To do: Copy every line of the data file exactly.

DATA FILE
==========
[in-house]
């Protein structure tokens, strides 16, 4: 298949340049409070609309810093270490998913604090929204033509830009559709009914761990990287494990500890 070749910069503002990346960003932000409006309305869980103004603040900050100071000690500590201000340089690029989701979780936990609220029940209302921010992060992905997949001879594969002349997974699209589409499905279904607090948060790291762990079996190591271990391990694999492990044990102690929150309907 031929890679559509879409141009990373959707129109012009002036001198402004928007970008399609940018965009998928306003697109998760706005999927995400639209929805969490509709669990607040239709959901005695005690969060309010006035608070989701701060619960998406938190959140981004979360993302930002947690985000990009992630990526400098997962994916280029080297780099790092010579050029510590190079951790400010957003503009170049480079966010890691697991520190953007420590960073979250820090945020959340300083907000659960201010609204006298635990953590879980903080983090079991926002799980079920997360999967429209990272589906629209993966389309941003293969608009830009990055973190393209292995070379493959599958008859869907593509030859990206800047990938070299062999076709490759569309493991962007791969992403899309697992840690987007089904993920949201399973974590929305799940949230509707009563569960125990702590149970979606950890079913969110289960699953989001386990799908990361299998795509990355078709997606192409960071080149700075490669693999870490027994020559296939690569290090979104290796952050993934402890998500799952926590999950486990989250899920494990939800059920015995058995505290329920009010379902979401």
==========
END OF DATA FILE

[in-house]
């Protein structure tokens, strides 16, 4: 298949340049409070609309810093270490998913604090929204033509830009559709009914761990990287494990500890 070749910069503002990346960003932000409006309305869980103004603040900050100071000690500590201000340089690029989701979780936990609220029940209302921010992060992905997949001879594969002349997974699209589409499905279904607090948060790291762990079996190591271990391990694999492990044990102690929150309907 031929890679559509879409141009990373959707129109012009002036001198402004928007970008399609940018965009998928306003697109998760706005999927995400639209929805969490509709669990607040239709959901005695005690969060309010006035608070989701701060619960998406938190959140981004979360993302930002947690985000990009992630990526400098997962994916280029080297780099790092010579050029510590190079951790400010957003503009170049480079966010890691697991520190953007420590960073979250820090945020959340300083907000659960201010609204006298635990953590879980903080983090079991926002799980079920997360999967429209990272589906629209993966389309941003293969608009830009990055973190393209292995070379493959599958008859869907593509030859990206800047990938070299062999076709490759569309493991962007791969992403899309697992840690987007089904993920949201399973974590929305799940949230509707009563569960125990702590149970979606950890079913969110289960699953989001386990799908990361299998795509990355078709997606192409960071080149700075490669693999870490027994020559296939690569290090979104290796952050993934402890998500799952926590999950486990989250899920494990939800059920015995058995505290329920009010379902979401």